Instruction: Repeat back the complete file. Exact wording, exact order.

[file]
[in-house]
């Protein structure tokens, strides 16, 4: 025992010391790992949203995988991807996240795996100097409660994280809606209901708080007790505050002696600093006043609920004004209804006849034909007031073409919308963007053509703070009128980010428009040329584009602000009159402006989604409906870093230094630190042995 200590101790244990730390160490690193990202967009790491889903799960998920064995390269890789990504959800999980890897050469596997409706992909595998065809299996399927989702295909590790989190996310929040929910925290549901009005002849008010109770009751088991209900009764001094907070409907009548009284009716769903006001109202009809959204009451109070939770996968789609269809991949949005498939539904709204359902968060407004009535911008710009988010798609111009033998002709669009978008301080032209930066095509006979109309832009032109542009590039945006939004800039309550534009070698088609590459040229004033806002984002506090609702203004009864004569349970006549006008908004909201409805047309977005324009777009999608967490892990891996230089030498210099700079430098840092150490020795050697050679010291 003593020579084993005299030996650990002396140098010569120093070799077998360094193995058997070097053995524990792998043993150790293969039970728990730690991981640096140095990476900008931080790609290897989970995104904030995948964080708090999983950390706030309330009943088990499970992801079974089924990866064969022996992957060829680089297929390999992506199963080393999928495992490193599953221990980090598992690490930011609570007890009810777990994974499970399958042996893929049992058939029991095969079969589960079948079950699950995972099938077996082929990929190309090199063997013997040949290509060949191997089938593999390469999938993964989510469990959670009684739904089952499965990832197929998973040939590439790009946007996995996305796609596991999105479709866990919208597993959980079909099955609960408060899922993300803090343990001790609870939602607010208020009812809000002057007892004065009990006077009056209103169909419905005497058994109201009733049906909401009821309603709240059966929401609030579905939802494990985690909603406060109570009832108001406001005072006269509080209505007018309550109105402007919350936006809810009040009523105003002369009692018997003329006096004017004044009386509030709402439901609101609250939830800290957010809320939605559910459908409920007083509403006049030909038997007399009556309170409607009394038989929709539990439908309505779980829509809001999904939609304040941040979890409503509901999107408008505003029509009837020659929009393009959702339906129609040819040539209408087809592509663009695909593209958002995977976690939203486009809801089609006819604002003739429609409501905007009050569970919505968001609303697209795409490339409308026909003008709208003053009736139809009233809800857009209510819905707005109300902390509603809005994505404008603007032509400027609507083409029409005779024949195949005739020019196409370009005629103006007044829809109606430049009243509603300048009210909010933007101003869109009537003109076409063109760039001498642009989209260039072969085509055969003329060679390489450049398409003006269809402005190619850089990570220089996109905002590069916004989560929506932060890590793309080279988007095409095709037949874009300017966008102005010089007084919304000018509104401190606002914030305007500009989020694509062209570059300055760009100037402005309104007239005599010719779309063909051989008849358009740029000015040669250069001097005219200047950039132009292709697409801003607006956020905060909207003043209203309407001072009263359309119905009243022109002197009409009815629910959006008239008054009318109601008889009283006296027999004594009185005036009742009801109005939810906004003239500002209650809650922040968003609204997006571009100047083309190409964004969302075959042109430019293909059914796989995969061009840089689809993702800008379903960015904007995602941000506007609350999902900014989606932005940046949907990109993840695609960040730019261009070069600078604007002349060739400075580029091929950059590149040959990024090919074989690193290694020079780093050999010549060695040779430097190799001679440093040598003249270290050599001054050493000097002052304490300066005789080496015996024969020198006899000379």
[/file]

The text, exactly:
[in-house]
């Protein structure tokens, strides 16, 4: 025992010391790992949203995988991807996240795996100097409660994280809606209901708080007790505050002696600093006043609920004004209804006849034909007031073409919308963007053509703070009128980010428009040329584009602000009159402006989604409906870093230094630190042995 200590101790244990730390160490690193990202967009790491889903799960998920064995390269890789990504959800999980890897050469596997409706992909595998065809299996399927989702295909590790989190996310929040929910925290549901009005002849008010109770009751088991209900009764001094907070409907009548009284009716769903006001109202009809959204009451109070939770996968789609269809991949949005498939539904709204359902968060407004009535911008710009988010798609111009033998002709669009978008301080032209930066095509006979109309832009032109542009590039945006939004800039309550534009070698088609590459040229004033806002984002506090609702203004009864004569349970006549006008908004909201409805047309977005324009777009999608967490892990891996230089030498210099700079430098840092150490020795050697050679010291 003593020579084993005299030996650990002396140098010569120093070799077998360094193995058997070097053995524990792998043993150790293969039970728990730690991981640096140095990476900008931080790609290897989970995104904030995948964080708090999983950390706030309330009943088990499970992801079974089924990866064969022996992957060829680089297929390999992506199963080393999928495992490193599953221990980090598992690490930011609570007890009810777990994974499970399958042996893929049992058939029991095969079969589960079948079950699950995972099938077996082929990929190309090199063997013997040949290509060949191997089938593999390469999938993964989510469990959670009684739904089952499965990832197929998973040939590439790009946007996995996305796609596991999105479709866990919208597993959980079909099955609960408060899922993300803090343990001790609870939602607010208020009812809000002057007892004065009990006077009056209103169909419905005497058994109201009733049906909401009821309603709240059966929401609030579905939802494990985690909603406060109570009832108001406001005072006269509080209505007018309550109105402007919350936006809810009040009523105003002369009692018997003329006096004017004044009386509030709402439901609101609250939830800290957010809320939605559910459908409920007083509403006049030909038997007399009556309170409607009394038989929709539990439908309505779980829509809001999904939609304040941040979890409503509901999107408008505003029509009837020659929009393009959702339906129609040819040539209408087809592509663009695909593209958002995977976690939203486009809801089609006819604002003739429609409501905007009050569970919505968001609303697209795409490339409308026909003008709208003053009736139809009233809800857009209510819905707005109300902390509603809005994505404008603007032509400027609507083409029409005779024949195949005739020019196409370009005629103006007044829809109606430049009243509603300048009210909010933007101003869109009537003109076409063109760039001498642009989209260039072969085509055969003329060679390489450049398409003006269809402005190619850089990570220089996109905002590069916004989560929506932060890590793309080279988007095409095709037949874009300017966008102005010089007084919304000018509104401190606002914030305007500009989020694509062209570059300055760009100037402005309104007239005599010719779309063909051989008849358009740029000015040669250069001097005219200047950039132009292709697409801003607006956020905060909207003043209203309407001072009263359309119905009243022109002197009409009815629910959006008239008054009318109601008889009283006296027999004594009185005036009742009801109005939810906004003239500002209650809650922040968003609204997006571009100047083309190409964004969302075959042109430019293909059914796989995969061009840089689809993702800008379903960015904007995602941000506007609350999902900014989606932005940046949907990109993840695609960040730019261009070069600078604007002349060739400075580029091929950059590149040959990024090919074989690193290694020079780093050999010549060695040779430097190799001679440093040598003249270290050599001054050493000097002052304490300066005789080496015996024969020198006899000379």